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Hydration - Aicacia Young

 
Hydration - Aicacia Young
Hydration - Aicacia Young
 
November 27, 2012 -  Aicacia Young    
 

Do you ever feel like you’re just drained before you climb? You know you have strength, you’ve been training for a while, but you just feel like you’re running out of gas? Sometimes this can be the result of hunger if you haven’t had a substantial meal prior to your climbing session; other times, this can be the result of dehydration. Dehydration can be a big obstacle for rock climbers.

 

We don’t necessarily think about water or fluids; we just want to climb the crap out of some rocks and feel awesome doing it. But when it comes to exercise, if you’re thirsty, then you’re already dehydrated. This happens because it takes the brain a little while to realize that you’ve depleted your fluid stores. Hydration is a preventive measure that is best maintained by many jugs of water.

However, if you plan on climbing for more than 2 or 3 hours, most sports dietitians would suggest that you bring more than just plain water to keep you hydrated. After about 2 hours of intense exercise, you begin to lose electrolytes, namely sodium, potassium, and magnesium. Electrolytes are minerals that carry an electrical charge in your body and maintain proper cellular function.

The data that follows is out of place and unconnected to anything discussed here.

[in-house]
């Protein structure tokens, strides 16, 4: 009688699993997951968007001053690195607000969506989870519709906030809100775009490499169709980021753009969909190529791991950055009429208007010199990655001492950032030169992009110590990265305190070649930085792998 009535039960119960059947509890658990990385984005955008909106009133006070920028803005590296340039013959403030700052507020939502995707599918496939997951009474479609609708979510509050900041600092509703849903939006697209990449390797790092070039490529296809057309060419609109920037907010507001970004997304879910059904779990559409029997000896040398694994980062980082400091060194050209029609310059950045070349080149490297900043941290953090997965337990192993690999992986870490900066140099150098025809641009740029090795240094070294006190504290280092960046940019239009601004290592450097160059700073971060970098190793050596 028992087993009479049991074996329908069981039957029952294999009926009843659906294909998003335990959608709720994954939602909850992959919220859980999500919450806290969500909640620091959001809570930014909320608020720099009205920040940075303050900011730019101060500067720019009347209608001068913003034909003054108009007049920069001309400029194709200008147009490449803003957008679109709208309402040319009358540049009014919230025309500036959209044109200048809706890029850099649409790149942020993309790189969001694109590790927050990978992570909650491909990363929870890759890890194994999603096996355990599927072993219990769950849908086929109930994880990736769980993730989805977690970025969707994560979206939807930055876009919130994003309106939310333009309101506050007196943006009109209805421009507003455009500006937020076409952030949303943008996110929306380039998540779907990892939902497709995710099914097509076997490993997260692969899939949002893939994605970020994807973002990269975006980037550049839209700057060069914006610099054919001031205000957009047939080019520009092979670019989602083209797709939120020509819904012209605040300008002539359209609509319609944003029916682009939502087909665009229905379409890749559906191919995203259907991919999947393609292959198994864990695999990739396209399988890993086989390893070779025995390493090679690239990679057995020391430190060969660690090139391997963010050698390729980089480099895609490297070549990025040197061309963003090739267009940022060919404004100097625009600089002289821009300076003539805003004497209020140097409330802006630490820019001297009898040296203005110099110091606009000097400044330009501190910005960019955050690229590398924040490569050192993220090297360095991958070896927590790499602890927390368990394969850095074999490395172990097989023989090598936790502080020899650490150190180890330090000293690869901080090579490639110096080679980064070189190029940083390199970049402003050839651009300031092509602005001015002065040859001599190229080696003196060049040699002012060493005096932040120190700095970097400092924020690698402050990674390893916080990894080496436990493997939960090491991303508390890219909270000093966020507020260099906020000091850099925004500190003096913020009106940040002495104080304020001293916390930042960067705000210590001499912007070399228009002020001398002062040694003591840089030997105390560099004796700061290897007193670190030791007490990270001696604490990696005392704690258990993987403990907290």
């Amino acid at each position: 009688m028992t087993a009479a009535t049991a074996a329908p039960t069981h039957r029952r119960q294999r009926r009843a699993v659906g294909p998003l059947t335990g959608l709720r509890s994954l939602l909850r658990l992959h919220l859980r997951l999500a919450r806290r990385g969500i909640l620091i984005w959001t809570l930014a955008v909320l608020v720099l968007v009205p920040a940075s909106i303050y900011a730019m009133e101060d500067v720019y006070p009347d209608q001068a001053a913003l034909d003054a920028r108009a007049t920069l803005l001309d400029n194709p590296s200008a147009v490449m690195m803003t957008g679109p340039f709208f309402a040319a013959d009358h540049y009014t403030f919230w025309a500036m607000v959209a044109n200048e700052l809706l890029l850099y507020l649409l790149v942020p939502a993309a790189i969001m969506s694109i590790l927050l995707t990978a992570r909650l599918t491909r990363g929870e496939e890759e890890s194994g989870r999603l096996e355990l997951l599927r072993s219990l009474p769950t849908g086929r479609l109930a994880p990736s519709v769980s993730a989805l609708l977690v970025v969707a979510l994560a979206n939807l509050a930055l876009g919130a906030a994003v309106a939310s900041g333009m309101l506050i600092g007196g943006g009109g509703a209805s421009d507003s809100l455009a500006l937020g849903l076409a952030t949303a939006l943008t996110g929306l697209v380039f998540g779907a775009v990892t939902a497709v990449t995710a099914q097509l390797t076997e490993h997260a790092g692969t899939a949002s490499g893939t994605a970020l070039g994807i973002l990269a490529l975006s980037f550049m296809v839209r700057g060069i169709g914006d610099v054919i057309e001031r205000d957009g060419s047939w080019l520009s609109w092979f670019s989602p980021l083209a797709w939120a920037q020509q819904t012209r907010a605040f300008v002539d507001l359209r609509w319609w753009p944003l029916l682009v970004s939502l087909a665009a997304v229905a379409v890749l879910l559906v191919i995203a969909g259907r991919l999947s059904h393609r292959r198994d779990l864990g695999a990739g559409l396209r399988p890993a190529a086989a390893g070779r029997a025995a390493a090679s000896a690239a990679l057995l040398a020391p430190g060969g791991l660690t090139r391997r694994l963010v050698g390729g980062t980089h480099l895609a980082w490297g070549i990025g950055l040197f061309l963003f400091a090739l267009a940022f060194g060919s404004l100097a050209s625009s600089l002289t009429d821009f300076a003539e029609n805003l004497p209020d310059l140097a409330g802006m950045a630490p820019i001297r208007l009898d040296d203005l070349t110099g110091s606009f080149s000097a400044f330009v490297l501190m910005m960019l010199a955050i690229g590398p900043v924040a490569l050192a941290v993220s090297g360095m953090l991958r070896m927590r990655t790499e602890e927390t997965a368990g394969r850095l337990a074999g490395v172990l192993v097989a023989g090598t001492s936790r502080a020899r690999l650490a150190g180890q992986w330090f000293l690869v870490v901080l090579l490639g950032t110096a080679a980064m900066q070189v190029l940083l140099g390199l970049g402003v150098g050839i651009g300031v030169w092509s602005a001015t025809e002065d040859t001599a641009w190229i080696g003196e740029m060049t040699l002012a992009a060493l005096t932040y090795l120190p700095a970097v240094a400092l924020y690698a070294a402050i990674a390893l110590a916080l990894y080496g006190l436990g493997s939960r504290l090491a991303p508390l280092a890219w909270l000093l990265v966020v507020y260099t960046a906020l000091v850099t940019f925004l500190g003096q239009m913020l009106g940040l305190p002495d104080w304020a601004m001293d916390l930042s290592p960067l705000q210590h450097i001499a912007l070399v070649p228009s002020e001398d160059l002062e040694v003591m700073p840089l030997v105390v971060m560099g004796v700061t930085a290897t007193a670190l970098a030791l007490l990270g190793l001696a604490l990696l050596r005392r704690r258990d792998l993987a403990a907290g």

So, long story short, if you want your muscles to contract properly when you dyno to that awful sloper, then you need to maintain your electrolytes. Of course, your body is able to maintain a good amount of electrolytes during exercise, but climbing is very intense exercise, so think about how much you’ll be sweating and plan accordingly. On a typical day with optimum weather, I drink plain water for the first two hours, and then I switch to Gatorade or another electrolyte replacement drink for the rest of the day.

On very hot days where I’ll be sweating profusely, I would only drink water for the first hour, and then I switch to an electrolyte replacement. I typically bring Gatorade with me because it’s convenient; you can bring some powder in a Ziploc bag and mix it into your water jug when you’re ready. For those of you who want something a little more “real”, you might consider coconut water like O.N.E. or Zico. Coconut water contains all 5 electrolytes: sodium, magnesium, calcium, potassium, and phosphorus. It also contains about 15 times more potassium than other sports drinks, which can help prevent muscle cramping.

So the moral of the story: stay hydrated while you climb. Even if you’re just going to the gym to train for an hour, bring a water bottle. Remind yourself to drink water while you’re at the crag, and remember that while alcohol is delicious and enjoyable, it also dehydrates your body very quickly. Keep drinking your water, and stay thirsty, my friends ;)

 

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